decoupling capacitors

Hi everybody, I'am having problems to get stable behavior of my electronic assembly. I am using : 1 switched-mode 5V power supply 1 arduino uno 1 shift register 1 uln2803 transistor array (1) 8 channel relay card

i am controling 220v bulbs and it is not stable at all: arduino crashes relay card keep restting from time to time

I think i need to add those decoupling capacitors. please how to? 1. shift reg 2. uln2803 3. and the most confusing how to add it to the power supply 4. the values of those capacitors?

i have some D104K 0,1µf capacitors ... can i use them? thank you for reading this :)

Show your wiring.

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Sorry, what I was looking for was a photo of your wiring.

And yes you must have decoupling on your proto board I.C.s (try what you have before buy anything else).

Add 0.1uF cap from HC595 pin 16 to Gnd. Relay board looks like it has parts to drive the relay coils - why do you need the ULN2803 at all? 5V relay coils often need higher current - you don't show them being powered.

LarryD: Sorry, what I was looking for was a photo of your wiring.

And yes you must have decoupling on your proto board I.C.s (try what you have before buy anything else).

OK i know this but how to do this? where to put those capacitors?

CrossRoads: Add 0.1uF cap from HC595 pin 16 to Gnd. Relay board looks like it has parts to drive the relay coils - why do you need the ULN2803 at all? 5V relay coils often need higher current - you don't show them being powered.

Which pin of the HC595 ... vcc pin i suppose? ULN2803 is used to give enough current to relays since the output of HC959 is low

i'am powering everything from my switched-mode 5V-5A Power supply

Pin 16 to ground.

For your reference: http://www.analog.com/media/en/training-seminars/tutorials/MT-101.pdf

Between power and ground as close to the part as possible.

bilald: Which pin of the HC595 ... vcc pin i suppose? ULN2803 is used to give enough current to relays since the output of HC959 is low

i'am powering everything from my switched-mode 5V-5A Power supply

The relay board contains no transistor or optoisolator to drive the relay? The relay is driven directly from the inputs on that board? That's not a very good board. Do you have a link to it? Most borads being sold are like this one:

http://www.ebay.com/itm/8-Channel-5V-Relay-Interface-Module-Board-w-Optocoupler-Isolation-by-PIC-Arduino-/271738487715

There is an optoisolator on the input. You don't need to supply a lot of current because all it does is turn that isolator on or off and the isolator supplies the current to the relay. That is what Crossroads was getting at. Does your board really contain no isolation? That is not common anymore. If it does contain isolators to drive the relays then Crossroads is right, there is no need for a transistor array.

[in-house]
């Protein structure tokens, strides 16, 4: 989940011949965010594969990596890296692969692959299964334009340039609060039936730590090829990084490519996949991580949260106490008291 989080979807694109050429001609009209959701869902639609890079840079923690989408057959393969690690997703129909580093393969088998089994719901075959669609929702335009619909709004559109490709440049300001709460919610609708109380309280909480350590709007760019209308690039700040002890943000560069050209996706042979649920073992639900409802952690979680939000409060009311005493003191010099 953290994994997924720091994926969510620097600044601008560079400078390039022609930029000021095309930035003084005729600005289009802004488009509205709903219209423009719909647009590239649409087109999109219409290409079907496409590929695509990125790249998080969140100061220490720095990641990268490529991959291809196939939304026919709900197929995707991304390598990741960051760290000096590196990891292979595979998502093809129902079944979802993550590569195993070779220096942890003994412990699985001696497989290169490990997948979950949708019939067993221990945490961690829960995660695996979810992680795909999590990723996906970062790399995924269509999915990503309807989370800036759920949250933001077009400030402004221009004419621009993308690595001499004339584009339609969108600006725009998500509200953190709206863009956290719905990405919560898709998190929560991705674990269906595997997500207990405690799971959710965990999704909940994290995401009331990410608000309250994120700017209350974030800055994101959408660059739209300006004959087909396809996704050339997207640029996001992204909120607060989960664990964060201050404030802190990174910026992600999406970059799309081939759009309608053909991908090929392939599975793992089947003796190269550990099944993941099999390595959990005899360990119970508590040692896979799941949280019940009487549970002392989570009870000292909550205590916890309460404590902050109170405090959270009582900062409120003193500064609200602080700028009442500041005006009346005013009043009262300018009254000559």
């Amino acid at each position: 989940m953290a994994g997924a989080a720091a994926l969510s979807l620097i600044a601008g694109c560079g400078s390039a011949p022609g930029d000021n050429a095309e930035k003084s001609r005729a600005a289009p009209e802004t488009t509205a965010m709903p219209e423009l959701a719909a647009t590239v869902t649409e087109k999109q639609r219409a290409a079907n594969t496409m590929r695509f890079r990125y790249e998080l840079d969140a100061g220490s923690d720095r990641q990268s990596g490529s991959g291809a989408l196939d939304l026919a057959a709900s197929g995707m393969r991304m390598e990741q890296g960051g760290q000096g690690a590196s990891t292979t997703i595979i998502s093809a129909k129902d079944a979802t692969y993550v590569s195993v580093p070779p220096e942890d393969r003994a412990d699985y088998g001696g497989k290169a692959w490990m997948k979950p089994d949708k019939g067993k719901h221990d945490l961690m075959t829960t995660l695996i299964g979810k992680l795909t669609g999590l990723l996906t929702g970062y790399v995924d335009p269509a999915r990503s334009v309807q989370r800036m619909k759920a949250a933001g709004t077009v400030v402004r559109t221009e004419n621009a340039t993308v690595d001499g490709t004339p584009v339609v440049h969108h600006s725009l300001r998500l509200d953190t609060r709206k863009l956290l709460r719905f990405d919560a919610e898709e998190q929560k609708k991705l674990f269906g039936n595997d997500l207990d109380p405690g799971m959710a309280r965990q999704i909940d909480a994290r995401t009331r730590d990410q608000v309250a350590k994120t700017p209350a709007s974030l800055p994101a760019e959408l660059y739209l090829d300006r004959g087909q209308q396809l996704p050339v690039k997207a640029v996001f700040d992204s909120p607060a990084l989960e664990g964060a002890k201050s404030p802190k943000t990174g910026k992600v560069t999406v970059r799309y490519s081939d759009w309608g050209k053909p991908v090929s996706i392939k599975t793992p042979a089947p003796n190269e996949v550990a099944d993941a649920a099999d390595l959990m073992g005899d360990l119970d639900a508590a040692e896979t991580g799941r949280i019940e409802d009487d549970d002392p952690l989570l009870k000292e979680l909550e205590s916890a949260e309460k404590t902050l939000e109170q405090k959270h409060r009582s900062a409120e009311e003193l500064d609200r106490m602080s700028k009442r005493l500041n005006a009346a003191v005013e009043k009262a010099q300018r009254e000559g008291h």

Hey, you show no ground between Arduino and the rest of the circuit. Is the Arduino powered off the power 5V power supply or a different power supply? If something else, you have to combine grounds to make a common ground for the entire circuit.

Just as a warning (Had an issue with it before, so I wanted to share it!)

What kind of power supply are you using? A lot of power supplies have a minimum current requirement, sometimes exceeding 0.5A... So if less current is drawn from it, the 5V becomes unstable.

I'm powering everything from the switched-mode power supply (5V 5A). I added two 100nf capacitors to the register and the transistor array ... better results but still not perfect the relays card contain tinny transistors.

I tried 220v 5W led bulbs and the result is better too

FYI, decoupling or bypass capacitors almost always go between your power supply and ground, you want is as close to the pin as reasonable to solve noise issues. If they are not close to the pins then the bypass caps will be seen as bulk capacitance by the devices that provide the switching noise which is a good thing too....a good system uses both

bypasses are generally chosen according to speeds, it looks like your system is probably on the slower side of things so you may want to stay in the 0.1 to 1uF range.

You also may want to consider using a common mode choke because it looks like you are using a 1RU Switching Power supply. A common mode choke has both power and ground running through it so the net current is zero so you don't have to worry about saturation.

Do you have access to an oscope?

If your issues are related to noise those two should quite your system down nicely, if not then look at your wiring connections and code.

Oh just saw your last post 0.1uF are good but you may want a couple 1 and 4.7uF, I'd be worried more about your lower frequency noise that the higher end where you would use .1 and .01uF

The ULN2803 needs lots of decoupling on its supply as its driving high currents. Start with 100uF or thereabouts from common to ground. Its a slow chip so 0.1uF ceramic won't do anything, but the '595 shift register must have that sort of value in ceramic - all logic chips need decoupling, because of the extreme high speed of switching (measured in nanoseconds).